How Do You Choose Weld Size?

Measurements, dimensions, and calculations are a very essential parts of welding. With almost all measurements having similar levels of complexity, it’s very easy to mix them up. For weld size, which is an important part of welding, how do you determine weld size?

You can always calculate the weld size of your fillet weld if you know the plate thickness of the thinnest leg of the weld. If the plate thickness is unknown, you can always fall back to the default 6mm fillet weld size, with the minimum and maximum possible values being 3mm and 0.7t respectively.

In this article, you’ll learn if you should calculate and note your weld sizes, instead of mostly leaving them to the designer. You’ll also learn how to determine the weld size, as well as some industry standard figures relating to weld sizes.

What’s Fillet Weld Size?

If you’ve ever wondered how the weld size value came into being, it’s simply one of the defining features of a fillet weld. Therefore, it would take a solid understanding of the fillet weld concept to have a solid go at describing weld size.

If you don’t know already, fillet welding is a common procedure used to join two metals together at a perpendicular or 45% angle. The result of a fillet weld is usually a T-shaped or L-shaped metal, formed from the two conjoined edges.

Fillet weld is responsible for about 80% of all welds in the industry, which is an overwhelmingly high number, considering that there are other options too. The best alternative for fillet welding is butt welding, a procedure that should compete with fillet welds. However, it seems obvious that one has ready dominated the industry.

The weld size is a popular way to determine the strength and quality of a weld across different welding standards. Since this section is only about fillet welds, it’s only logical to discuss fillet weld sizes only.

In a fillet weld, the sizes are the same as the value of the leg length. To determine the quality of your fillet weld, you only need to measure or calculate the leg length and compare it to the industry standard.

The definition of fillet weld sizes given above is based on the assumption that both of the leg sizes are equal. If there are any disparities in the leg sizes for both legs, the smaller or thinner legs are always used as the authentic weld size.

Since we’ve established what a fillet weld means and how you can calculate the size of a fillet weld, it’s time to explore the other types of welding that also deal with weld sizes and how to determine the best value for weld sizes.

What Is Butt Weld Size?

Predictably, the fillet weld isn’t the only weld type that can have a weld size. There is also the butt welding joint, which is most commonly used in welded pipe systems, and it also has a definite value for the weld size.

Unlike a fillet weld, a butt weld is created when two metals are joined side to side from their ends, seemingly explaining the weird name choice. In a butt joint, the materials are almost always parallel, and they’re not arranged in a perpendicular, unlike the fillet weld.

Instead of the shape of the resulting weld, butt welds are typically referred to using the shape of their grooves. The groove can either be J-shaped, U-shaped or V-shaped, depending on the thickness of the metal.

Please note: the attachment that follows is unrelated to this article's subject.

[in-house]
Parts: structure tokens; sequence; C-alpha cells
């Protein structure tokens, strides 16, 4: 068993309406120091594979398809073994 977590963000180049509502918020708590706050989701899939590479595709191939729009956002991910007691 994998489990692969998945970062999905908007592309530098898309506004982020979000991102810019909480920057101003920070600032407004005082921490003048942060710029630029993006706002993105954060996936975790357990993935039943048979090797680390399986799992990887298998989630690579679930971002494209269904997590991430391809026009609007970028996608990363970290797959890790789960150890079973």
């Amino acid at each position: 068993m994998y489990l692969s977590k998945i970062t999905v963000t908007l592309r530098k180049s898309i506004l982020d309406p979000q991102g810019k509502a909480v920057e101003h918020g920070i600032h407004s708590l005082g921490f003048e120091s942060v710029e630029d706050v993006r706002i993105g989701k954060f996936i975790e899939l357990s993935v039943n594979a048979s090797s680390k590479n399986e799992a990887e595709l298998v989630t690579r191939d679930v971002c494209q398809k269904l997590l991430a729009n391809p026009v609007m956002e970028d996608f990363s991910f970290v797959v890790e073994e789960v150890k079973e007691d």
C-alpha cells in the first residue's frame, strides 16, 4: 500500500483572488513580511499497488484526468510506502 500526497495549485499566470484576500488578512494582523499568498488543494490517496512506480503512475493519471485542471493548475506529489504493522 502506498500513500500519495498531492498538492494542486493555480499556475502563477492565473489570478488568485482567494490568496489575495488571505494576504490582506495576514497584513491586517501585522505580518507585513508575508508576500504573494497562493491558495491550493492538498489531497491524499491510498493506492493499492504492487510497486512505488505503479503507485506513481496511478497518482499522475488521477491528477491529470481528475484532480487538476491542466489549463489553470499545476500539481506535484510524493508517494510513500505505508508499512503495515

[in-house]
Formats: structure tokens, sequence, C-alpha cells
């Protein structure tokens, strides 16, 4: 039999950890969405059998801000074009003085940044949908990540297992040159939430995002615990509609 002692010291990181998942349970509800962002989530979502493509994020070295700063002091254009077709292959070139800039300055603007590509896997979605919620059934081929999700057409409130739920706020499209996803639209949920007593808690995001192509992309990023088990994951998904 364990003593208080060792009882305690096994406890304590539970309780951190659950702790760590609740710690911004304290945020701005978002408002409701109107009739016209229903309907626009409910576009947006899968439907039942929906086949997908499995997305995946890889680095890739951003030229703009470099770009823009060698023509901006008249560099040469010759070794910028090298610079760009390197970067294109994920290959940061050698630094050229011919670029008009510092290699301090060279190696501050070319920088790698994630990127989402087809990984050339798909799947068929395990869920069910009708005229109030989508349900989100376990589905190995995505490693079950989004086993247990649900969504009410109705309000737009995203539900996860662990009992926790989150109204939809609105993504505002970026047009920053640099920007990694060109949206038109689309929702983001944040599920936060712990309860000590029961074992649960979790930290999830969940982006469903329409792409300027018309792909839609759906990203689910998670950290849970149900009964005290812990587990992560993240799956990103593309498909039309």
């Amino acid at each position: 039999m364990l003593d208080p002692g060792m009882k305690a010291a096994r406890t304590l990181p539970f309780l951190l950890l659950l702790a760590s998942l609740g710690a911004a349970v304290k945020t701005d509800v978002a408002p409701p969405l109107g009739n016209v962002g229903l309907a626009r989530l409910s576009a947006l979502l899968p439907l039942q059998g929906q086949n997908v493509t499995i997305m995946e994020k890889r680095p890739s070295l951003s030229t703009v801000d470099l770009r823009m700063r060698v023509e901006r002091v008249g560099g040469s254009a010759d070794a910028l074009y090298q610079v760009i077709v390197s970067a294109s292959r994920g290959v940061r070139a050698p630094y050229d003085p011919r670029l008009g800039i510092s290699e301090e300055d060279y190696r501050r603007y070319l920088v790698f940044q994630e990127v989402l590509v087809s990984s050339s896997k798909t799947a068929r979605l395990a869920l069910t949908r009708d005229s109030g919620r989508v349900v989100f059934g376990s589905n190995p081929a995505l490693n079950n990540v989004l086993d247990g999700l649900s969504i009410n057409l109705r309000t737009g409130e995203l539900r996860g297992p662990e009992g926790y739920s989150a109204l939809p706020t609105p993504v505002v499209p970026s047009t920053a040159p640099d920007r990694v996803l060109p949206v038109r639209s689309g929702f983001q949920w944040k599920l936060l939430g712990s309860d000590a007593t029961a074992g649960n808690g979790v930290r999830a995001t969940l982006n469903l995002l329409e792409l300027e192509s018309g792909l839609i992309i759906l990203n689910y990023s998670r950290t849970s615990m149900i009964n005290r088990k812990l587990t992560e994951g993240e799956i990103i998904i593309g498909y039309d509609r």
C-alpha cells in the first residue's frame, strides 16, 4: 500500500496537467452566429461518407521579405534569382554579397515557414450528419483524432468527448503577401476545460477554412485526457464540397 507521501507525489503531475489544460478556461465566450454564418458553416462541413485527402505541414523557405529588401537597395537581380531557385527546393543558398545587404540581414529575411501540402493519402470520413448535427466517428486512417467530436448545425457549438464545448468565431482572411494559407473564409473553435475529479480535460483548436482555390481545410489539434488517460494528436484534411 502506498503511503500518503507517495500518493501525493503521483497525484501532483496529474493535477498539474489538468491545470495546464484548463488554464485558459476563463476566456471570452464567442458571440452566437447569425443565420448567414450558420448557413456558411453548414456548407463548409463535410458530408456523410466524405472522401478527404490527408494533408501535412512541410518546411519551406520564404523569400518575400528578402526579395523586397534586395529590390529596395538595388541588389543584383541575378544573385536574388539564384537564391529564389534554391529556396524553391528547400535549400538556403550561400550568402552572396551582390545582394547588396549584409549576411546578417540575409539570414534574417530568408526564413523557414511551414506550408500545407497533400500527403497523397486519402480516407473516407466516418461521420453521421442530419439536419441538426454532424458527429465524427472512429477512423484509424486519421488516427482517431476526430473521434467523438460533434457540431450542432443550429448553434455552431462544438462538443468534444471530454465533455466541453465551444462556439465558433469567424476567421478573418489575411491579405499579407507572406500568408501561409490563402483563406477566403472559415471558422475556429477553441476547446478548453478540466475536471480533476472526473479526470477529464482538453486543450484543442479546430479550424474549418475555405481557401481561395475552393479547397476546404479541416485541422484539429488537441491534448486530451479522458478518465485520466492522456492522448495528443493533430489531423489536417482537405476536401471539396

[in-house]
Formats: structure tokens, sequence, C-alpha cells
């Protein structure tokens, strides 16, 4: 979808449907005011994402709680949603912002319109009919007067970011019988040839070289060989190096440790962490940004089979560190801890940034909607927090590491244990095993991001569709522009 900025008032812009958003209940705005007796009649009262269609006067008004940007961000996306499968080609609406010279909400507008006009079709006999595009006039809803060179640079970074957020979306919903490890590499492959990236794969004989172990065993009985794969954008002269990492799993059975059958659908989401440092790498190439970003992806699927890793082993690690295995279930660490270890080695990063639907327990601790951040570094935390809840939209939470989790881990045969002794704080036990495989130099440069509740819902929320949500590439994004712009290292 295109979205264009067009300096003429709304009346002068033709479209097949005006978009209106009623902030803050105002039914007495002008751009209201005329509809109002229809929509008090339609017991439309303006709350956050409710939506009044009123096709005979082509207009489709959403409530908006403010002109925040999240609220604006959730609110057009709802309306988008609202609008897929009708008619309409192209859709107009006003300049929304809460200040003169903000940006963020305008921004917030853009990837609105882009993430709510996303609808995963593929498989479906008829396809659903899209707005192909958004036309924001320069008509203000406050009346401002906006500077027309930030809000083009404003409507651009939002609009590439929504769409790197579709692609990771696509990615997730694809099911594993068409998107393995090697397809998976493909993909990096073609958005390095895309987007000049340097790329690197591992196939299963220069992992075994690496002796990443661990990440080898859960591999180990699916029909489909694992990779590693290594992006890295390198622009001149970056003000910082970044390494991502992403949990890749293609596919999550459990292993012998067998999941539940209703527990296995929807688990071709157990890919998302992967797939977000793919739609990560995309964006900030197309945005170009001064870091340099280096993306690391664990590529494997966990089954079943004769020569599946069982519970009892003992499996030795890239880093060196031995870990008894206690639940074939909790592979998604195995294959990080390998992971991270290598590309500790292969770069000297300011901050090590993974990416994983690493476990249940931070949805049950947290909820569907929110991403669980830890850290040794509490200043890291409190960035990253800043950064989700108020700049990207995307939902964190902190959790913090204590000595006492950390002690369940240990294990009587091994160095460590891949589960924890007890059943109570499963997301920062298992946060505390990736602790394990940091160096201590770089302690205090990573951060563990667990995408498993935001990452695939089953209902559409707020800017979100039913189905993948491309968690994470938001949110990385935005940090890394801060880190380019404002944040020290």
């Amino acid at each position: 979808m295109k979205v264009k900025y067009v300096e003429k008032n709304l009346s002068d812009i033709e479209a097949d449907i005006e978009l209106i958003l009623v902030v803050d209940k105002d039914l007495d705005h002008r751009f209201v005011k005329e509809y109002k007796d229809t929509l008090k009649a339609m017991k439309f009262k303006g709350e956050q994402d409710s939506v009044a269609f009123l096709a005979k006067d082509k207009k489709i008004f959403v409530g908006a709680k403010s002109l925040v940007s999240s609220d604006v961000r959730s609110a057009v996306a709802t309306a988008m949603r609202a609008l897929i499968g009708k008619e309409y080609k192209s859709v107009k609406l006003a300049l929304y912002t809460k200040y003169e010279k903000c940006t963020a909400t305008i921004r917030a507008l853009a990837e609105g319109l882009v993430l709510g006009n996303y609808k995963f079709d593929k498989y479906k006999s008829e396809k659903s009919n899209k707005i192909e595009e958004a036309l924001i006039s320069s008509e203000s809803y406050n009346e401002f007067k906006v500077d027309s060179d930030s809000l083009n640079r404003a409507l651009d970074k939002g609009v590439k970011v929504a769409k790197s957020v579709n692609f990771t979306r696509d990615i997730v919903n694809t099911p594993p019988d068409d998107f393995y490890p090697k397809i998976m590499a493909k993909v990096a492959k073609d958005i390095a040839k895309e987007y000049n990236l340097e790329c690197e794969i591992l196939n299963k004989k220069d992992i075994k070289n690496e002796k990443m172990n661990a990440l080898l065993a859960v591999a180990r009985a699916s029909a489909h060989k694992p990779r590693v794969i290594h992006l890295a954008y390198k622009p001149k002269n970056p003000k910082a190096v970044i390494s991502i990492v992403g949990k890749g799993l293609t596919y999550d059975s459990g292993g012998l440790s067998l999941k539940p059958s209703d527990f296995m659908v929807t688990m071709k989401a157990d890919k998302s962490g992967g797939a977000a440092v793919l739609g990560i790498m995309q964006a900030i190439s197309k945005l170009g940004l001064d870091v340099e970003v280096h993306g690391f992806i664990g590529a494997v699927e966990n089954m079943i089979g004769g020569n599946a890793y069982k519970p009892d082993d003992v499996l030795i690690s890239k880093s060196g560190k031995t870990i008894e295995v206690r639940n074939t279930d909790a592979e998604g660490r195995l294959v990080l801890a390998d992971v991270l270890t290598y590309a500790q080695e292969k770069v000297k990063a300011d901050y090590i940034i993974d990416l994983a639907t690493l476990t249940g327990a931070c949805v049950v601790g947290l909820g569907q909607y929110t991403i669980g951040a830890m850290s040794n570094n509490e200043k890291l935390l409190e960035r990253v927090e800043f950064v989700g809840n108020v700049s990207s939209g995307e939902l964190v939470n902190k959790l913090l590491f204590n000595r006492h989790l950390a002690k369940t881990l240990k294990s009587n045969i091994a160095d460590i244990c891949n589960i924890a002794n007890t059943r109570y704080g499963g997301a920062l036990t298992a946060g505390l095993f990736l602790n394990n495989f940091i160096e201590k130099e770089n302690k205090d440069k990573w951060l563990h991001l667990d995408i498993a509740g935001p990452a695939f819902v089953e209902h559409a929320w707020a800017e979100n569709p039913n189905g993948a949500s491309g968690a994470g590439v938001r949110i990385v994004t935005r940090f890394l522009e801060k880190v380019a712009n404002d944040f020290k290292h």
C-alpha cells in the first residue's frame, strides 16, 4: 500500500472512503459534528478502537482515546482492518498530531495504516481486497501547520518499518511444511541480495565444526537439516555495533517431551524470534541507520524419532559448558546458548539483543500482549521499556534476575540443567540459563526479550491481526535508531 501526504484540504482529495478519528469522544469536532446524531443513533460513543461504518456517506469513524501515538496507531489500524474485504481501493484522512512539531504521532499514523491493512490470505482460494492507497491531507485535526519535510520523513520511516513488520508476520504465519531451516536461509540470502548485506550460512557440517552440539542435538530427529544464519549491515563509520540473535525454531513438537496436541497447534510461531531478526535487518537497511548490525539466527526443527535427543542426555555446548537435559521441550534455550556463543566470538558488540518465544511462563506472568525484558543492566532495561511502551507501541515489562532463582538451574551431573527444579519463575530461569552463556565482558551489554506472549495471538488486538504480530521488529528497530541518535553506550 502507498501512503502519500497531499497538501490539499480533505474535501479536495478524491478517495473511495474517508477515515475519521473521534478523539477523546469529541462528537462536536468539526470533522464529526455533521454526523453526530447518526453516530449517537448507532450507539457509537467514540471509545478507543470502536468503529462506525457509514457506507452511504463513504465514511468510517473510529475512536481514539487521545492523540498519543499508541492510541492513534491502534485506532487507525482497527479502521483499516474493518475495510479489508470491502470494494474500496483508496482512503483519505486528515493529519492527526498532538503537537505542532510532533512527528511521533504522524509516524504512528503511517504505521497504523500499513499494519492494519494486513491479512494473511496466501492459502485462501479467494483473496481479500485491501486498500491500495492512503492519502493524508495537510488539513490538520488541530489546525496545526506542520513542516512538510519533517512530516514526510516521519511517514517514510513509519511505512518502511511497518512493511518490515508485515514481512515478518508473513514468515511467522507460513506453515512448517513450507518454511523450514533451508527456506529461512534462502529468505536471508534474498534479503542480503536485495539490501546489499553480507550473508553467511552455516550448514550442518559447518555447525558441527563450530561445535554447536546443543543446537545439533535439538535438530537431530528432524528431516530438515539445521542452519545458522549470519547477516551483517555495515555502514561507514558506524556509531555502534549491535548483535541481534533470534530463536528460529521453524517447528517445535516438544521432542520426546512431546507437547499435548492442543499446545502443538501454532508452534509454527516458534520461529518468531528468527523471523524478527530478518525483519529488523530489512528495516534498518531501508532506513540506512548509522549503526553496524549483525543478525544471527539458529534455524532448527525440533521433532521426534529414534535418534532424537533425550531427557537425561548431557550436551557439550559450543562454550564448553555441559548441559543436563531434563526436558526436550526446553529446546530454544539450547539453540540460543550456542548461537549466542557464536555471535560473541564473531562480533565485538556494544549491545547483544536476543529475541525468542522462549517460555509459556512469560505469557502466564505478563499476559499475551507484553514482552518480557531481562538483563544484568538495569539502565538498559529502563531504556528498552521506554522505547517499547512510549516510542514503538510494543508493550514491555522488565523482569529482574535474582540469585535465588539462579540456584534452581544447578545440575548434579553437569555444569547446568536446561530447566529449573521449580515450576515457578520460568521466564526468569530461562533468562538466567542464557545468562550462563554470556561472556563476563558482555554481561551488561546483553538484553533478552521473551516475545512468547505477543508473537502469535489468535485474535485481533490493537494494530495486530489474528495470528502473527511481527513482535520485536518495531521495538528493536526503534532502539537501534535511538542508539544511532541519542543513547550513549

Instead, most welders refer to the different types of fillet welds by their shapes, which include L-shaped and T-shaped welds. However, the industry standard is referring to types of fillet welds using concave, convex, or miter welds.

Butt welds are preferred over fillet welds in some applications due to their ease of machination and inspection, as well as their strength and durability. However, it usually required backing, and it wasn’t designed to be as flexible as some other alternatives.

In short, butt weld is fillet weld, but on the same vertical plane. If the joining surfaces are perpendicular to each other, it’s most likely a fillet weld.

How Do You Choose Fillet Weld Size

The size of a fillet weld is generally denoted by its leg length value. There are industry standard values for the minimum and maximum fillet weld sizes, but it’s important to recalculate to determine the precise values for your specific task.

The minimum size only signifies the lowest you can go in any circumstance, while the maximum size is an effective limit to avoid laughable errors. If the designer doesn’t specify the precise weld size, there is an industry-standard fallback value that you must always use.

The minimum fillet weld size is about 3mm. If you calculate your fillet weld size to be lower than this value, there’s either a problem with your calculation or with your entire weld. It’s important to recalculate to avoid errors in your fillet weld.

Since the thickness of the metal you’ll be welding will vary wildly, there is no definite maximum fillet weld size for all applications. However, the maximum size is taken to be 0.7t, where “t” represents the thickness of the base metal for the fillet legs.

As you may already know, you should always default to the smallest value if both of your fillet legs don’t have the same base metal thickness. You may never have to do that, however, as it’s a pretty rare phenomenon.

How to Calculate Weld Size

If you already know the plate thickness of your weld, you can easily find the leg size, which is the same thing as the weld size in fillet welds. Note that in cases where there are two different plate thicknesses, the thickness for the thinner leg will be applicable this instance.

With that said, the value of the leg size in any given fillet weld should be equal to three fourth the value of the plate thickness. If you’re making the weld on only one leg of the weld, you should double the value from your calculation.

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